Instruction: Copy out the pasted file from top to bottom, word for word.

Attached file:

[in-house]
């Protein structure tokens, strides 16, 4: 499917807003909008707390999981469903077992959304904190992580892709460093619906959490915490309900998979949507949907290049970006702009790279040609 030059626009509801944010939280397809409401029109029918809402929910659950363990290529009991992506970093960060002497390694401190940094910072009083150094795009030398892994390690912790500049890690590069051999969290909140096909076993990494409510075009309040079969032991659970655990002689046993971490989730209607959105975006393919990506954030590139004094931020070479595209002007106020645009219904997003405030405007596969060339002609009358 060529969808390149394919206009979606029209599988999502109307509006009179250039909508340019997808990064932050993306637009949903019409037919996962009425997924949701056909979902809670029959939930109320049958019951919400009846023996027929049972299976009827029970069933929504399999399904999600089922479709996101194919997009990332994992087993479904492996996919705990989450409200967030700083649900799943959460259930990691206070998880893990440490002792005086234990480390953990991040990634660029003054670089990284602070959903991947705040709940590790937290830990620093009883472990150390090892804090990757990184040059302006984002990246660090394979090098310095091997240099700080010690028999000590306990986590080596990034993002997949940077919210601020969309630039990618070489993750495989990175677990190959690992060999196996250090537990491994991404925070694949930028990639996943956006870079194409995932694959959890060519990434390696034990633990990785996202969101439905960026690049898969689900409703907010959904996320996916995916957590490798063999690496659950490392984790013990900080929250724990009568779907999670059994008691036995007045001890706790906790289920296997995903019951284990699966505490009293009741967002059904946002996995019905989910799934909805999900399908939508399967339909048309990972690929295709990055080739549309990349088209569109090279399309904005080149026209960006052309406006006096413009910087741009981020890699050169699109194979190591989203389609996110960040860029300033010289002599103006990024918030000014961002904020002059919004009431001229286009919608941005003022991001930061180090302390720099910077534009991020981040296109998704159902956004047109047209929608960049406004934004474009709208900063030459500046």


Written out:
[in-house]
């Protein structure tokens, strides 16, 4: 499917807003909008707390999981469903077992959304904190992580892709460093619906959490915490309900998979949507949907290049970006702009790279040609 030059626009509801944010939280397809409401029109029918809402929910659950363990290529009991992506970093960060002497390694401190940094910072009083150094795009030398892994390690912790500049890690590069051999969290909140096909076993990494409510075009309040079969032991659970655990002689046993971490989730209607959105975006393919990506954030590139004094931020070479595209002007106020645009219904997003405030405007596969060339002609009358 060529969808390149394919206009979606029209599988999502109307509006009179250039909508340019997808990064932050993306637009949903019409037919996962009425997924949701056909979902809670029959939930109320049958019951919400009846023996027929049972299976009827029970069933929504399999399904999600089922479709996101194919997009990332994992087993479904492996996919705990989450409200967030700083649900799943959460259930990691206070998880893990440490002792005086234990480390953990991040990634660029003054670089990284602070959903991947705040709940590790937290830990620093009883472990150390090892804090990757990184040059302006984002990246660090394979090098310095091997240099700080010690028999000590306990986590080596990034993002997949940077919210601020969309630039990618070489993750495989990175677990190959690992060999196996250090537990491994991404925070694949930028990639996943956006870079194409995932694959959890060519990434390696034990633990990785996202969101439905960026690049898969689900409703907010959904996320996916995916957590490798063999690496659950490392984790013990900080929250724990009568779907999670059994008691036995007045001890706790906790289920296997995903019951284990699966505490009293009741967002059904946002996995019905989910799934909805999900399908939508399967339909048309990972690929295709990055080739549309990349088209569109090279399309904005080149026209960006052309406006006096413009910087741009981020890699050169699109194979190591989203389609996110960040860029300033010289002599103006990024918030000014961002904020002059919004009431001229286009919608941005003022991001930061180090302390720099910077534009991020981040296109998704159902956004047109047209929608960049406004934004474009709208900063030459500046």